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I agree - the vast and easy availability of unskilled workforce is making uneducated Chinese workers very cheap (and educated doesn't mean having visited college - it means being able to actually produce something of value). However, well educated workers are paid higher in China than in the west, as they are really, really scarce there. The unskilled workers in the west merely profit from their nationality - which is of course rather inefficient.
So the only thing for Chinese workers to do would be to get skilled - therefore specialize and offer their services. Of course, they can't do that as a single person - it needs a team. And of course to build up and interconnect a team, you'll need capital. And THAT is actually scarce in China (not because the PBOC is supplying to few, but because it is distributed ineffeciently and thus use ineffecitvely). Economists often use the Cobb-Douglas function to estimate the influence of capital and workforce on each other: income = Technology * (Capital)^0.5 * (work force) ^0.5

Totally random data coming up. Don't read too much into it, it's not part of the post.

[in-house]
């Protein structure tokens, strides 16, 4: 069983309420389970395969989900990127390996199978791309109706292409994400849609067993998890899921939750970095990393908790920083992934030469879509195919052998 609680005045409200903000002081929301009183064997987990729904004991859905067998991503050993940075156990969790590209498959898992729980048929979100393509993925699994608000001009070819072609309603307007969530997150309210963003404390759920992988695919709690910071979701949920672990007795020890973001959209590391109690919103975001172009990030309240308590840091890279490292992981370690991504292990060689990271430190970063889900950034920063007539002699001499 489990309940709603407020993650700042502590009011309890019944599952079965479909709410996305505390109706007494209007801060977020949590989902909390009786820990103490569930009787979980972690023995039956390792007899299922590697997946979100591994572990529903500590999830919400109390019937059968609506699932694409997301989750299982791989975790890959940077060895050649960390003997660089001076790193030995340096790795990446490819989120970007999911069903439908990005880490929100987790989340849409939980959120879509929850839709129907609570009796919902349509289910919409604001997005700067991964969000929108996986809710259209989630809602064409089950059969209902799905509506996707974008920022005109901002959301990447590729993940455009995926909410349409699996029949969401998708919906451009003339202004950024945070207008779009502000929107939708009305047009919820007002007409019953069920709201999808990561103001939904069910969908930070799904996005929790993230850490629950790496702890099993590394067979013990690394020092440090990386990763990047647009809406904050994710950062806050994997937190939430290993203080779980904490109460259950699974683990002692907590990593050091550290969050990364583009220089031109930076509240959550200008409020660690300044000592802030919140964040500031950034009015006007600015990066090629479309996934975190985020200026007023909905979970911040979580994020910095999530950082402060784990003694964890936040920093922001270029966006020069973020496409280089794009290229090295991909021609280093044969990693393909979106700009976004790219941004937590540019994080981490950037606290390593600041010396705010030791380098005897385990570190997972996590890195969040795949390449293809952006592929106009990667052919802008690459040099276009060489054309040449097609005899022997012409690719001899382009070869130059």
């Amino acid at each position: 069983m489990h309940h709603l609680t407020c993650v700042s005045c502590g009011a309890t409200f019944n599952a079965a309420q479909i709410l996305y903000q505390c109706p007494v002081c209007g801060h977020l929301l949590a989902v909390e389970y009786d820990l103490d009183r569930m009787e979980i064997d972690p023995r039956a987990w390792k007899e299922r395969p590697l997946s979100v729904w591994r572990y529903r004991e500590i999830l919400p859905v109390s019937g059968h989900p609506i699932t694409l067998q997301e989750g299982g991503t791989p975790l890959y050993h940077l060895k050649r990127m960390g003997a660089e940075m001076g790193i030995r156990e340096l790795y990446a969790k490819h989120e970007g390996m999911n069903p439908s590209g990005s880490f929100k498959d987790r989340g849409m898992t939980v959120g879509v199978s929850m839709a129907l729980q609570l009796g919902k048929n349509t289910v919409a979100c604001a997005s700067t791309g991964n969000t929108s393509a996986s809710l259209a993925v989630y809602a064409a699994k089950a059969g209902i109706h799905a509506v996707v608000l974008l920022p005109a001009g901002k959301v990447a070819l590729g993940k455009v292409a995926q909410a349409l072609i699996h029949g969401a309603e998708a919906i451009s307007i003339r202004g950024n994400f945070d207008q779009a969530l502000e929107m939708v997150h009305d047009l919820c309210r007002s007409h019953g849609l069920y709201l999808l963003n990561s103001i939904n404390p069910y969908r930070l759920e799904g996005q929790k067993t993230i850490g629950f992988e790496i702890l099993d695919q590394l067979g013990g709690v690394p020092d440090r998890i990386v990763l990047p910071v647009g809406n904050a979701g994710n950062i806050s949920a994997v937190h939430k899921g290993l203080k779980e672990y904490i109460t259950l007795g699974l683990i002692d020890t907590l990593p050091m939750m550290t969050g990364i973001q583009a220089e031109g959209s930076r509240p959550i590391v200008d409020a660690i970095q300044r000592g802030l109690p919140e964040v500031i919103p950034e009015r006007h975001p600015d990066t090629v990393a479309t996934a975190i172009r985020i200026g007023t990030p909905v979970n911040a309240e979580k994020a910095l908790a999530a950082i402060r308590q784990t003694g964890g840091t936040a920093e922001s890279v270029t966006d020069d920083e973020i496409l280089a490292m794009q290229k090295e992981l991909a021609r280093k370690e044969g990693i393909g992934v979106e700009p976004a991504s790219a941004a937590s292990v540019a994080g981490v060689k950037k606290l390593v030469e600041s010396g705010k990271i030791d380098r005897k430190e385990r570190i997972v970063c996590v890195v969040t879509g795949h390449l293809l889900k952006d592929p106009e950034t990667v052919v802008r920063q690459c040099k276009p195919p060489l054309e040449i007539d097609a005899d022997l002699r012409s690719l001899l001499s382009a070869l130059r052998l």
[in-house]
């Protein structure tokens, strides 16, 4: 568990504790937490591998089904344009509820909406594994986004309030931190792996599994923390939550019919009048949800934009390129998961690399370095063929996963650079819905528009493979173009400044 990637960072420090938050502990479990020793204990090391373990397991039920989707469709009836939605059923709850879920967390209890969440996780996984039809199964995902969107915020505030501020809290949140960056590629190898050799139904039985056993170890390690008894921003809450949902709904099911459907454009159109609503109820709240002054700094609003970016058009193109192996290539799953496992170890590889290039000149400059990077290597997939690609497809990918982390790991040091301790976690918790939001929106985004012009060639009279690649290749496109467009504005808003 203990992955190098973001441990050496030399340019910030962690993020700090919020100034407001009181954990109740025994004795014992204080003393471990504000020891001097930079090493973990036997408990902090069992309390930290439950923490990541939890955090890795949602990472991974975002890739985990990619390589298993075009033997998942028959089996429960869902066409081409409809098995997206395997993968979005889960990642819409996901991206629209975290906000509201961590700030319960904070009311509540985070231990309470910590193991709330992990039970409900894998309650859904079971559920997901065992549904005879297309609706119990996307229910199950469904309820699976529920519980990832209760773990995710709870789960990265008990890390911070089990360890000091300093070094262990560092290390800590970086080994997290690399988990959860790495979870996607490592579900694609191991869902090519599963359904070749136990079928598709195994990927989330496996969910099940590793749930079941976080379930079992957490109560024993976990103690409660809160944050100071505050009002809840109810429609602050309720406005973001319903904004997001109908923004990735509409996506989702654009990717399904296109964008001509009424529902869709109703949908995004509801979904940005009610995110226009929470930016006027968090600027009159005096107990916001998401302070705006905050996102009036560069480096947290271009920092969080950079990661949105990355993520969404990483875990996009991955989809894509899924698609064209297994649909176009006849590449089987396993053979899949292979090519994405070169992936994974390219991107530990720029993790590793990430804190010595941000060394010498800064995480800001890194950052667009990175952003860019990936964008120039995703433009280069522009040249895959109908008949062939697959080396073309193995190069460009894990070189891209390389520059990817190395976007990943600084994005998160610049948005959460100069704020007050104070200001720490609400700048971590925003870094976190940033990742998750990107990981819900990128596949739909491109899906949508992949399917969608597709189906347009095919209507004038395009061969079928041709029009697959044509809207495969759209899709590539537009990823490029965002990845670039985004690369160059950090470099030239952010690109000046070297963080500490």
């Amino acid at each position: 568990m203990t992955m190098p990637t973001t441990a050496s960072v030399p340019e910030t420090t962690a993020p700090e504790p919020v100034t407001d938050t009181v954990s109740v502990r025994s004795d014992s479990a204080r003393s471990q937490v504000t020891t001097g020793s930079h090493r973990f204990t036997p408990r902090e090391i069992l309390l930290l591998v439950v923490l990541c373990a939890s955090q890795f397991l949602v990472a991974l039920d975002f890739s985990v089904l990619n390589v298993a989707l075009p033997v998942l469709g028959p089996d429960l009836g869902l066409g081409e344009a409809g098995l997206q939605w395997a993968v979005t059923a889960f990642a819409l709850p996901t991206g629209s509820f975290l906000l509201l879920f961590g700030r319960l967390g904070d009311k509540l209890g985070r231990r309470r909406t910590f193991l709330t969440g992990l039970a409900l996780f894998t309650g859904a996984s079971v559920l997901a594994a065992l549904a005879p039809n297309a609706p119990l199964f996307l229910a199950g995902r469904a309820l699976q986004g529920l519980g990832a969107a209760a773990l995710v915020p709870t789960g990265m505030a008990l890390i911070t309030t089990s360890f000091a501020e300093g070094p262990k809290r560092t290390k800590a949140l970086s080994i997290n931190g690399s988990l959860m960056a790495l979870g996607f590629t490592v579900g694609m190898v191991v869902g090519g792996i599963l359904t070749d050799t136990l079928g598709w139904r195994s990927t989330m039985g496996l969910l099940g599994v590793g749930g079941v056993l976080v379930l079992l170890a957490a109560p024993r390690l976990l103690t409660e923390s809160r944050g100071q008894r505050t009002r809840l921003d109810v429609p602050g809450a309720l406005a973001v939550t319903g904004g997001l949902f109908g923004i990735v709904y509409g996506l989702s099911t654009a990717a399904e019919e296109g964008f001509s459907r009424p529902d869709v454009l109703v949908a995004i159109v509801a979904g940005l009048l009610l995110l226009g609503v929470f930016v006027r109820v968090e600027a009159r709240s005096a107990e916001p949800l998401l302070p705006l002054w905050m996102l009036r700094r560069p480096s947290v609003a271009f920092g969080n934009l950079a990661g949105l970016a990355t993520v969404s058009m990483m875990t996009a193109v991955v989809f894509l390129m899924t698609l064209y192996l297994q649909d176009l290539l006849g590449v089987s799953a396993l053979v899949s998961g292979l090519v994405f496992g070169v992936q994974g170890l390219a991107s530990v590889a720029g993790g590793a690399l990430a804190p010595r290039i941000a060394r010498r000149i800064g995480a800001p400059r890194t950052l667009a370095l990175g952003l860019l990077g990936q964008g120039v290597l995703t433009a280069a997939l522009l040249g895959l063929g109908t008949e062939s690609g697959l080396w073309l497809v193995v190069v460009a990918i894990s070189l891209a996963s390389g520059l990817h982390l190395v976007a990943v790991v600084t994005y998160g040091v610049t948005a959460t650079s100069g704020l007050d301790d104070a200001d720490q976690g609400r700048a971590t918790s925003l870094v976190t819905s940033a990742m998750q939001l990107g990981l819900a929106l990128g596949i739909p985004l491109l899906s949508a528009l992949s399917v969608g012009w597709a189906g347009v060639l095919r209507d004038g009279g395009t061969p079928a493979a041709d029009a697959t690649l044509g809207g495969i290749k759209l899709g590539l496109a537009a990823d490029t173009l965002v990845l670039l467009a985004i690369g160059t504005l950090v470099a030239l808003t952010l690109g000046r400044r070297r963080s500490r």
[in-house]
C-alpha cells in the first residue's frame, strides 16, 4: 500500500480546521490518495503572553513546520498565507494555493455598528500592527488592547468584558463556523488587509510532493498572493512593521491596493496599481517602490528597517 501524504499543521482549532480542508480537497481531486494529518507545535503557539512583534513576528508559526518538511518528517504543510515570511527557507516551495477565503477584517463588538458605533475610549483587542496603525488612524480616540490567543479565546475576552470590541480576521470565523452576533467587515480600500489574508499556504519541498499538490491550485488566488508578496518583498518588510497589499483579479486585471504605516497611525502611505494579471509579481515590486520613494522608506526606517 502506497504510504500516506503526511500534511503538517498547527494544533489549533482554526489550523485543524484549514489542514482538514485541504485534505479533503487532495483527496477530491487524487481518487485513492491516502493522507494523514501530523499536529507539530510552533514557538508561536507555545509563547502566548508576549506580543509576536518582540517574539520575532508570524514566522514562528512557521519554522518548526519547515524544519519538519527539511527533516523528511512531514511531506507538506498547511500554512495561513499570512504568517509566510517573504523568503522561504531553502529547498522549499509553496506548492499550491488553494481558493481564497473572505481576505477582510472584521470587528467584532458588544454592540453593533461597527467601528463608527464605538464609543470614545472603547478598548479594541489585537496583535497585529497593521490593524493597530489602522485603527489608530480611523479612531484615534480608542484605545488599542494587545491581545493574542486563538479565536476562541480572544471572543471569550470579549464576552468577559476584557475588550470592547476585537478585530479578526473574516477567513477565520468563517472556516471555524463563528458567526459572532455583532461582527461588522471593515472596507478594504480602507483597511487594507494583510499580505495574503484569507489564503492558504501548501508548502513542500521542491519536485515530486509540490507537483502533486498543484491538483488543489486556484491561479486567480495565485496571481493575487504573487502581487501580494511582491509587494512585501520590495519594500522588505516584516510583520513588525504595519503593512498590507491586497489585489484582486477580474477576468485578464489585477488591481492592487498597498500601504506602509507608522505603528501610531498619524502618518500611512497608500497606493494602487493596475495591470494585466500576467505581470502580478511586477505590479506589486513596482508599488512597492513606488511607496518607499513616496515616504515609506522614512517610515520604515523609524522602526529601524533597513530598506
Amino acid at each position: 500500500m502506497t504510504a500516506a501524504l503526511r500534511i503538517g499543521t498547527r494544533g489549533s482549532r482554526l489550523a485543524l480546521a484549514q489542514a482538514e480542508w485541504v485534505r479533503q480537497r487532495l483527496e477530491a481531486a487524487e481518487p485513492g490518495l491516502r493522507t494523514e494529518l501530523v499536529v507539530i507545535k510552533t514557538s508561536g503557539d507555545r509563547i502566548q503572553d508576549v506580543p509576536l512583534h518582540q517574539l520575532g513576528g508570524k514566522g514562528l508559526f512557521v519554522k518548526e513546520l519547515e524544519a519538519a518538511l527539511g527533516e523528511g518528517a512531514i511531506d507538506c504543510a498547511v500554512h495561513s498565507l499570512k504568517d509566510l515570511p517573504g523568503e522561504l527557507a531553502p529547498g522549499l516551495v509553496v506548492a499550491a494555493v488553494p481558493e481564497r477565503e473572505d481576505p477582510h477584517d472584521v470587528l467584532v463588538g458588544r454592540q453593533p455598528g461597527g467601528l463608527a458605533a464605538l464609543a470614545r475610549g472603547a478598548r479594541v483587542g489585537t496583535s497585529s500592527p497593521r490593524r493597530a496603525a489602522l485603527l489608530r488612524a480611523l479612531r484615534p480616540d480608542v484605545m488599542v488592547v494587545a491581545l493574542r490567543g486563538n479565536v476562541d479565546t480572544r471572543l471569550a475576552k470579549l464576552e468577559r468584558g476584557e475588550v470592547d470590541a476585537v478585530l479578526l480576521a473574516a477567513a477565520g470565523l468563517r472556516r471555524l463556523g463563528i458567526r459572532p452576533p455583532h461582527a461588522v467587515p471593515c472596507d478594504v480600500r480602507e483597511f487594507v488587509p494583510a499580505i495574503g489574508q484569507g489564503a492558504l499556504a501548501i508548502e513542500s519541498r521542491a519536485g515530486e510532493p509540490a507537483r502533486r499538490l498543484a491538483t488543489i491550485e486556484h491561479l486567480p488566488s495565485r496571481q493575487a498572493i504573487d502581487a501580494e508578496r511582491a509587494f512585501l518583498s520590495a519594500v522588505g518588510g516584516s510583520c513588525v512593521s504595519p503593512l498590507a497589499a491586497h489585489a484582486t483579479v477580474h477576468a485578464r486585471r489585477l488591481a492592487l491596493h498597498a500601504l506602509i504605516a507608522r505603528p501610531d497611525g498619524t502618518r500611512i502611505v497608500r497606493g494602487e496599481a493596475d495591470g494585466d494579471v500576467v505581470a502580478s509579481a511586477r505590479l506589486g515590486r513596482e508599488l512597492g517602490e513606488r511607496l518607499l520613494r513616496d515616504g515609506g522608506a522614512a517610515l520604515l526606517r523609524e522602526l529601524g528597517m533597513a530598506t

As the internet made technology available everyhwere at any time, you can set it as 1.
What can China do about it?
Make capital markets more efficient, thus allow more intstruments, allow more international capital exchange and therefore enable knowledge to float freely.
Where's the catch?
If China does that, first of all the country will find itself in a deep recession, the housing market bubble will burst, salary will decrease (but prices will fall, so people will be still able to buy more or less the same amount of things as before), there will be unemployment and the government might lose some power.
But out of this, China would emerge like a phoenix from its ashes, much stronger than ever before. However, the government can't explain that to the Chinese people and, like every government, they want the system to be stable, rather than efficient - so salaries will stay much lower than in the west during the next 30 years.